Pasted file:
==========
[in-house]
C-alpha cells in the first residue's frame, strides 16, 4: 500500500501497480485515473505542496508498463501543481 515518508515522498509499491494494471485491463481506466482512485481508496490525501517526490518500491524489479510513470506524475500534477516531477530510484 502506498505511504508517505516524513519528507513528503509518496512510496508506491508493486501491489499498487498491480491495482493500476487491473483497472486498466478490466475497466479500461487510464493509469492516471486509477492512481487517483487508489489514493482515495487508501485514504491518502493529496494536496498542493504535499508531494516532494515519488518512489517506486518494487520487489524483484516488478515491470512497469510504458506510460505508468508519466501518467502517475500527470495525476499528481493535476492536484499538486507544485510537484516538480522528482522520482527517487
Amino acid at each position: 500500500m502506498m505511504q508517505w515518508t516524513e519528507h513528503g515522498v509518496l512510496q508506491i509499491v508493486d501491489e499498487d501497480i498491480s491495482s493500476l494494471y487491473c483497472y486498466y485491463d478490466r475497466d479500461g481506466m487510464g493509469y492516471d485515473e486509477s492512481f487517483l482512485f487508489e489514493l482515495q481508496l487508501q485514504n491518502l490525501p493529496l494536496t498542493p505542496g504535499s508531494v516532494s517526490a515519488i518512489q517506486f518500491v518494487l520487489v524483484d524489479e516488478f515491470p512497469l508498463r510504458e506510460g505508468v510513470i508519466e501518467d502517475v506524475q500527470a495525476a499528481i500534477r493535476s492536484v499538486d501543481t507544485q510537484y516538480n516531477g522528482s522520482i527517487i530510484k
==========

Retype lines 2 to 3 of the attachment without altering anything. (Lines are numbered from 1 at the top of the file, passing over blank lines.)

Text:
C-alpha cells in the first residue's frame, strides 16, 4: 500500500501497480485515473505542496508498463501543481 515518508515522498509499491494494471485491463481506466482512485481508496490525501517526490518500491524489479510513470506524475500534477516531477530510484 502506498505511504508517505516524513519528507513528503509518496512510496508506491508493486501491489499498487498491480491495482493500476487491473483497472486498466478490466475497466479500461487510464493509469492516471486509477492512481487517483487508489489514493482515495487508501485514504491518502493529496494536496498542493504535499508531494516532494515519488518512489517506486518494487520487489524483484516488478515491470512497469510504458506510460505508468508519466501518467502517475500527470495525476499528481493535476492536484499538486507544485510537484516538480522528482522520482527517487
Amino acid at each position: 500500500m502506498m505511504q508517505w515518508t516524513e519528507h513528503g515522498v509518496l512510496q508506491i509499491v508493486d501491489e499498487d501497480i498491480s491495482s493500476l494494471y487491473c483497472y486498466y485491463d478490466r475497466d479500461g481506466m487510464g493509469y492516471d485515473e486509477s492512481f487517483l482512485f487508489e489514493l482515495q481508496l487508501q485514504n491518502l490525501p493529496l494536496t498542493p505542496g504535499s508531494v516532494s517526490a515519488i518512489q517506486f518500491v518494487l520487489v524483484d524489479e516488478f515491470p512497469l508498463r510504458e506510460g505508468v510513470i508519466e501518467d502517475v506524475q500527470a495525476a499528481i500534477r493535476s492536484v499538486d501543481t507544485q510537484y516538480n516531477g522528482s522520482i527517487i530510484k